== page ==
The transparent spinal cord and electrically compact fast muscle of zebrafish offer the first opportunity to perform simultaneous whole-cell patch-clamp recordings from both motor neuron and target skeletal muscle in situ. Our paired recordings reveal the fastest reported kinetics for both spontaneous and evoked synaptic currents at any synapse and a large quantal size that facilitates the resolution of spontaneous synaptic currents. We used this preparation to test the recent proposal that open channel block of the acetylcholine receptor by acetylcholine modulates the kinetics and timing of transmission between nerve and muscle in larval zebrafish (Legendre et al., 2000). Contrary to the predictions of this model, we find similar delay and onset kinetics of synaptic current at positive and negative muscle membrane potentials, even after inhibition of acetylcholinesterase. In contrast, blockade of motor neuron K channels by 4-aminopyridine prolonged the action potential and introduced a significant delay and slowing of evoked synaptic currents, demonstrating our ability to measured altered transmitter release with this system. We conclude that the kinetics of neuromuscular synaptic currents in zebrafish is not governed by receptor block.
The neuromuscular junction serves as one of the premier models for understanding synaptic transmission. Still, there are no reports in any vertebrate of paired patch-clamp recordings from spinal motor neurons and target skeletal muscle in vivo. In frog and mammals, a major obstacle to patch-clamp measurements of synaptic current is the large size of muscle. Thus, paired patch clamp of spinal neurons and target muscle have been restricted to cultured nerve and muscle, which show limited ability to fully recapitulate the in vivo hallmarks of synapse formation. Therefore, it is critical to record synaptic current responses in vivo, under conditions in which established synapses can be studied. Because of the remarkable transparency of zebrafish, it has been possible to record from the spinal neurons in situ (Saint-Amant and Drapeau, 2003), an approach we now extend to paired recordings from primary motor neurons and target fast muscles. We find that the fast skeletal muscle of the tail is small and electrically compact, facilitating an effective voltage clamp. So, in addition to spontaneous synaptic currents (Nguyen et al., 1999), larval zebrafish now offers a unique opportunity to examine the evoked end-plate current (EPC).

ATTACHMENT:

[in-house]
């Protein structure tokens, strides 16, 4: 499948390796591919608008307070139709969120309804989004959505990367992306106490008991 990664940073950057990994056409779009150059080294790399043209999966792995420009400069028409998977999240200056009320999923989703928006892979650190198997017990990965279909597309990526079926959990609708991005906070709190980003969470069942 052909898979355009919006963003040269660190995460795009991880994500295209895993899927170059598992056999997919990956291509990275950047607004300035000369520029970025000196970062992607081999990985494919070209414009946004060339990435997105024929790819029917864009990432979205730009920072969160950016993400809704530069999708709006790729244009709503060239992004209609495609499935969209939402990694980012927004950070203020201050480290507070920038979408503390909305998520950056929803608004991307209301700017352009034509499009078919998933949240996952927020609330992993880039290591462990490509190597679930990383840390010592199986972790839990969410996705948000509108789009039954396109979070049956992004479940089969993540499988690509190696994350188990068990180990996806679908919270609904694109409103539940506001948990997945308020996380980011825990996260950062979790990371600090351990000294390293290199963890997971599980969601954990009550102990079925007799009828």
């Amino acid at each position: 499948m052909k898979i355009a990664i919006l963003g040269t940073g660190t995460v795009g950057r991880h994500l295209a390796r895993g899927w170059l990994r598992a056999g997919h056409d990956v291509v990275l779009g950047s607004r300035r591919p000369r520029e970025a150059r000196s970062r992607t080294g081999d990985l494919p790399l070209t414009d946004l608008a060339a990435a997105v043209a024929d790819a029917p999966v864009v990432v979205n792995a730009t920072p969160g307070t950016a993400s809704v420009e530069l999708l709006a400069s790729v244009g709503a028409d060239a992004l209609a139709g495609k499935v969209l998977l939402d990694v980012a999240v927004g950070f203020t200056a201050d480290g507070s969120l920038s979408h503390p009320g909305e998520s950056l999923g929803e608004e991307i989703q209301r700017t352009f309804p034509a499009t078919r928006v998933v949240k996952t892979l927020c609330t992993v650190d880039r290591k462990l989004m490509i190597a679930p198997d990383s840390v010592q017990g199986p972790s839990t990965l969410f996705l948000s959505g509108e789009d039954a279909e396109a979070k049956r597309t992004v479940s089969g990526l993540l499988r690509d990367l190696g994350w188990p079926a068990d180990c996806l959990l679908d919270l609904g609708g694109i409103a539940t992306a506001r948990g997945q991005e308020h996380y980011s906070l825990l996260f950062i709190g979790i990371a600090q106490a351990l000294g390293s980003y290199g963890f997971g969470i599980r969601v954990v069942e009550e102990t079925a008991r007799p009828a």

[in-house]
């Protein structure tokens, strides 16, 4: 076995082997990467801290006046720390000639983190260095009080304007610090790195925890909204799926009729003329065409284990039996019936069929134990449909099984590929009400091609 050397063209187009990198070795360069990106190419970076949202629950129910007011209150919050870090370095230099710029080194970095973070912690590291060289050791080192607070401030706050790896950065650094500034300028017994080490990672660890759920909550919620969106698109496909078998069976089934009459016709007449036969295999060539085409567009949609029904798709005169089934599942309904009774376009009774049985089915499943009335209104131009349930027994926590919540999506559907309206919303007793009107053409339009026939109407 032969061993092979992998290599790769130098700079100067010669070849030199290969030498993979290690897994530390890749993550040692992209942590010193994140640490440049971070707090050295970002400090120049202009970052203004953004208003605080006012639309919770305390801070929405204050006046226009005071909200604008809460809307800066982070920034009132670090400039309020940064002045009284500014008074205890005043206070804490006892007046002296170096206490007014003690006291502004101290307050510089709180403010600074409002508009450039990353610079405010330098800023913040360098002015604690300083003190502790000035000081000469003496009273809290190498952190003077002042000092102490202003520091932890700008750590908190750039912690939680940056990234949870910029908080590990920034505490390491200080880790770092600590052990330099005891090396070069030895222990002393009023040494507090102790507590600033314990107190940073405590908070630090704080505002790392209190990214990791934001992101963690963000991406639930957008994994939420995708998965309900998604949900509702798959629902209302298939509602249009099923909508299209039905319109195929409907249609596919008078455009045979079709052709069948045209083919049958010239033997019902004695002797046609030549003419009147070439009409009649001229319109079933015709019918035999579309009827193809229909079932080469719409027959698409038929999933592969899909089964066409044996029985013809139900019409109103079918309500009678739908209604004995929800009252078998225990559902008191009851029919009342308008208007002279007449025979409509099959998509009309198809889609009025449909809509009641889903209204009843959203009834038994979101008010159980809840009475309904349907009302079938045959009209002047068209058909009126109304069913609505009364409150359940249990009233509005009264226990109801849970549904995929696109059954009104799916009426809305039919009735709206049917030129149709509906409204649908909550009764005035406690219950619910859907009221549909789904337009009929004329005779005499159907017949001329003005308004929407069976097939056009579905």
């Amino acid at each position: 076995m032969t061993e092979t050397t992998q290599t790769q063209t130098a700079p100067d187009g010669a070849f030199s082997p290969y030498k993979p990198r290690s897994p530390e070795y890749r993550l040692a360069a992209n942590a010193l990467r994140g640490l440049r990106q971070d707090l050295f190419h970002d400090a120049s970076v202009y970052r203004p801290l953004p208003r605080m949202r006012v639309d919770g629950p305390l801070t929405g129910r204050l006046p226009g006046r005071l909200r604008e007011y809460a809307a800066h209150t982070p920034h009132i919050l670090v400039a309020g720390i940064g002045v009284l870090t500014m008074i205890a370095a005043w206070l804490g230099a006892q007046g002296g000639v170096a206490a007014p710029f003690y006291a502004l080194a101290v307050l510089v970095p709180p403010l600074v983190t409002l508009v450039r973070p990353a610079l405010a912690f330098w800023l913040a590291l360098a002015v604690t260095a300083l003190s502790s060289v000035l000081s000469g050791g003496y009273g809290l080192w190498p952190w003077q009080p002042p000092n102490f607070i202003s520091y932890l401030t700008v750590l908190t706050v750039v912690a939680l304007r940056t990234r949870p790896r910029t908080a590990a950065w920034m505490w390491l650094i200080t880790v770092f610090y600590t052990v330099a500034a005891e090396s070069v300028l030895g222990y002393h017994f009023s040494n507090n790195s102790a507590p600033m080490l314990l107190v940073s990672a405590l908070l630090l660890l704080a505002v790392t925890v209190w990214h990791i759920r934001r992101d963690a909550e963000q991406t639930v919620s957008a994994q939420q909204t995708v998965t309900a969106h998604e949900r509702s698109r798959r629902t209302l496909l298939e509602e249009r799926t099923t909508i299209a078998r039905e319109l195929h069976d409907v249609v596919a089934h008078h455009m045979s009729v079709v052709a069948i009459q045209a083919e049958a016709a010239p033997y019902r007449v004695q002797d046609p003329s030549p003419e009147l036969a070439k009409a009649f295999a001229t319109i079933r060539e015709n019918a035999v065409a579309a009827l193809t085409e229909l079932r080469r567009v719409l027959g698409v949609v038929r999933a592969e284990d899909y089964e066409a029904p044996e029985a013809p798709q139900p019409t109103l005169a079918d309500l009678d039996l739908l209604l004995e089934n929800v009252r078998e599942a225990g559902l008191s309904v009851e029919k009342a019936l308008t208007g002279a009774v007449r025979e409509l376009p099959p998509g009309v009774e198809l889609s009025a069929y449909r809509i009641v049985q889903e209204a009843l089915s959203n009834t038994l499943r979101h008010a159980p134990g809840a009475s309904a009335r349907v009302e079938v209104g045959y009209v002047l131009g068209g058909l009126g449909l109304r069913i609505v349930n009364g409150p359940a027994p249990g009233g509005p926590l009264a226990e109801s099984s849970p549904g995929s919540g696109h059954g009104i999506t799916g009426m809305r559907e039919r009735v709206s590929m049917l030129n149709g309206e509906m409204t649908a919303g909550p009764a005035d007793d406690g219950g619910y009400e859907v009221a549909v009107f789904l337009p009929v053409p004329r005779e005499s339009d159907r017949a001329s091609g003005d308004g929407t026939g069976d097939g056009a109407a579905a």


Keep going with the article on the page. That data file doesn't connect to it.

Recently, it was proposed that the kinetics of neuromuscular synaptic transmission in zebrafish muscle is governed by a block of the receptor by ACh (Legendre et al., 2000). According to this mechanism, a significant component of synaptic delay would represent the time during which the open receptor channel is initially blocked by an ACh molecule, followed by a slower unblocking after clearance of transmitter (Legendre et al., 2000; Drapeau and Legendre, 2001; Drapeau et al., 2001). The subsequent exit of ACh from the pore would then be reflected in the delayed onset of synaptic current. It follows then that the synaptic delay and onset time of evoked synaptic current at the neuromuscular junction should exhibit a voltage dependence similar to that reported for the channel block. If confirmed, this mechanism would represent a significant departure from the traditional view of neuromuscular transmission. This blocking model has been subsequently proposed for even well characterized neuromuscular synapses such as those in frogs and mammals (Legendre et al., 2000). The ability of ACh to block the ACh receptor channel under experimental conditions is well documented (Sine and Steinbach, 1984; Ogden and Colquhoun, 1985; Liu and Dilger, 1991; Maconochie and Steinbach, 1995), but there has been no direct evidence supporting involvement of ACh block during synaptic transmission (Dionne, 1981). Moreover, the concentration of transmitter required for effective channel block is approximately two orders of magnitude greater than the concentration required to activate ACh receptors, representing a much higher concentration than thought to actually occur at the neuromuscular junction.
In this study, we probed the synapse between primary motor neurons and fast skeletal muscle for evidence of a voltage dependence of synaptic transmission, taking advantage of the fact that we can control the muscle membrane potential. Our findings show no measurable voltage dependence in either synaptic delay or rise time, arguing strongly against a significant block of the channel by ACh in vivo.
Materials and Methods